Twitter on Tuesday further expanded its ad network with the addition of 12 markets in Central and Eastern Europe, as well as Portugal.
Austria, Switzerland, and Croatia have been added, along with Ukraine, Bosnia & Herzegovina, Bulgaria, Czech Republic, Macedonia, Romania, Serbia, and Slovenia.
According to the micro-blogging giant, it has recently experienced big growth in that part of the world. "There has been tremendous growth in this region over the last year,” Ali Jafari, Twitter’s vice president, direct sales in Europe, boasted in a Tuesday blog post.
Per these most recent additions, the Twitter Ads program will now be available in 35 EMEA (Europe, Middle East and Africa) markets through direct sales support teams and reseller partnerships.
Along with geographical expansion, Twitter continues to invest in improvements to its ad services, including the launch of its Promoted Video program -- which helps brands more easily upload, distribute, and track video throughout its network -- and its so-called “objective-based” campaigns and pricing service.
While user engagement and growth remain concerns for investors, Twitter’s advertising and media strategies appear to be thriving. Last month, the company reported second-quarter results that safely exceeded Wall Street expectations. In fact, revenue soared 124% to $312 million, while monthly active users increased 24% to 271 million.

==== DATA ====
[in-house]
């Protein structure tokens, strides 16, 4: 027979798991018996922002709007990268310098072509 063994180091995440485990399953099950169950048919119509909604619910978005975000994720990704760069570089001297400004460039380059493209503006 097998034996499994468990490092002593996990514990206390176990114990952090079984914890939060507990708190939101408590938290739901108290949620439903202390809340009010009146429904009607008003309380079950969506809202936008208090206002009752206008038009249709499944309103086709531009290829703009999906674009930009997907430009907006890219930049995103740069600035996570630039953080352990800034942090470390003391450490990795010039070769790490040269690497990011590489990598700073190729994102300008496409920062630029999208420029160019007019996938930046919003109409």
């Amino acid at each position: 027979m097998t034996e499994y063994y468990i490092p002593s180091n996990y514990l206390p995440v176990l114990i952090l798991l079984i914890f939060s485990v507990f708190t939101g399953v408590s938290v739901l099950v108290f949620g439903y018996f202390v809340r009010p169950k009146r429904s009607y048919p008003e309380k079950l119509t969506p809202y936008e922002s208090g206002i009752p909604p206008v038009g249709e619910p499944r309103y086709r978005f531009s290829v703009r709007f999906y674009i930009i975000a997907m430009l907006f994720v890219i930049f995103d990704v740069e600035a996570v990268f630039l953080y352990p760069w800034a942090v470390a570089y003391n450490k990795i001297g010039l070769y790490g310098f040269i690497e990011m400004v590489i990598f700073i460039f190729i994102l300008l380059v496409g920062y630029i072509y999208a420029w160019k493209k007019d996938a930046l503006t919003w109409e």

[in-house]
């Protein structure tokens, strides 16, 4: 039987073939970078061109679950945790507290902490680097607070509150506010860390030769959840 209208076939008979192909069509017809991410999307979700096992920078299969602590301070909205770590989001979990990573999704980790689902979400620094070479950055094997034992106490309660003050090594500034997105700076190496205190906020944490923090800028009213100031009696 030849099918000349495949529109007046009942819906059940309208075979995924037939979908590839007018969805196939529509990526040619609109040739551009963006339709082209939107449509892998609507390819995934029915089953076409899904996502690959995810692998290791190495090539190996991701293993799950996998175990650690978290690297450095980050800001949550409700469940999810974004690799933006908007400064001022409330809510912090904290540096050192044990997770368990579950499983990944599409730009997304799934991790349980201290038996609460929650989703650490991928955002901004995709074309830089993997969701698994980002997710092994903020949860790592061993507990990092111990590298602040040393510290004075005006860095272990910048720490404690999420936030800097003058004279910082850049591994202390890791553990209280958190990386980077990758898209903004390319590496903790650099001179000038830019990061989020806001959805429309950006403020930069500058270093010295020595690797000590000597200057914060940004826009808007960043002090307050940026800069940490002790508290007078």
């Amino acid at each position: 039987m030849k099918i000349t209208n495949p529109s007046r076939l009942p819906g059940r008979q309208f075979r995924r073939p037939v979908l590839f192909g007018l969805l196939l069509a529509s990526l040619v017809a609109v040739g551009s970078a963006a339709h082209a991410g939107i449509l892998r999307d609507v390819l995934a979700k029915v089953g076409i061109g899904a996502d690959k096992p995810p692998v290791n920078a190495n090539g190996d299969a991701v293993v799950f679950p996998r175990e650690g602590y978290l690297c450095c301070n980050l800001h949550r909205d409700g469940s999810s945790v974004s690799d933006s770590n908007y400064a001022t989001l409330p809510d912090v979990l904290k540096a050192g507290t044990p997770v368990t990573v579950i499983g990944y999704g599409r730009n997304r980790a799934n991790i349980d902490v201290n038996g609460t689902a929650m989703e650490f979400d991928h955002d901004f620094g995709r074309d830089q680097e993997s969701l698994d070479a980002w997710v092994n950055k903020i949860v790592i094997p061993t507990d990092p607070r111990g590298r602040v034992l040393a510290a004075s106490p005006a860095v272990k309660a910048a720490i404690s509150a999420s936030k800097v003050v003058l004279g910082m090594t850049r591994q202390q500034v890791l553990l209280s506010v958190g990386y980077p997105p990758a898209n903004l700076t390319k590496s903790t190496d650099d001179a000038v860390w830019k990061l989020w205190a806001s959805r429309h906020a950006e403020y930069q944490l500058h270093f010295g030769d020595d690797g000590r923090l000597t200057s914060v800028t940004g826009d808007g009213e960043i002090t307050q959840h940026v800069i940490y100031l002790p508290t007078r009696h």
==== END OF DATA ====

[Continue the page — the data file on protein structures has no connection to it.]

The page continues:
During the second quarter, ad revenue grew 129% from a year ago to $277 million, while mobile ads accounted for 81% of the total.
Industrywide, Twitter accounted for 0.5% of global digital ad revenues in 2013, according to eMarketer -- a figure the research firm expects to increase to 0.8%, this year. Stateside, eMarketer estimates that digital advertising will reach $50.71 billion in 2014, with Twitter taking a 1.5% share -- up from its 1% share, last year.
By the critical measure of time-spent, however, Twitter appears to be struggling.
Along with Instagram, WhatsApp, and Snapchat, Twitter saw its domestic share of mobile minutes (smartphones only) decrease from 5.1% to 4.7%, in July. That’s according to recent findings from JPMorgan, which was based on comScore data.
By contrast, Facebook’s domestic share of mobile minutes appeared to remain stable at about 20%, last month.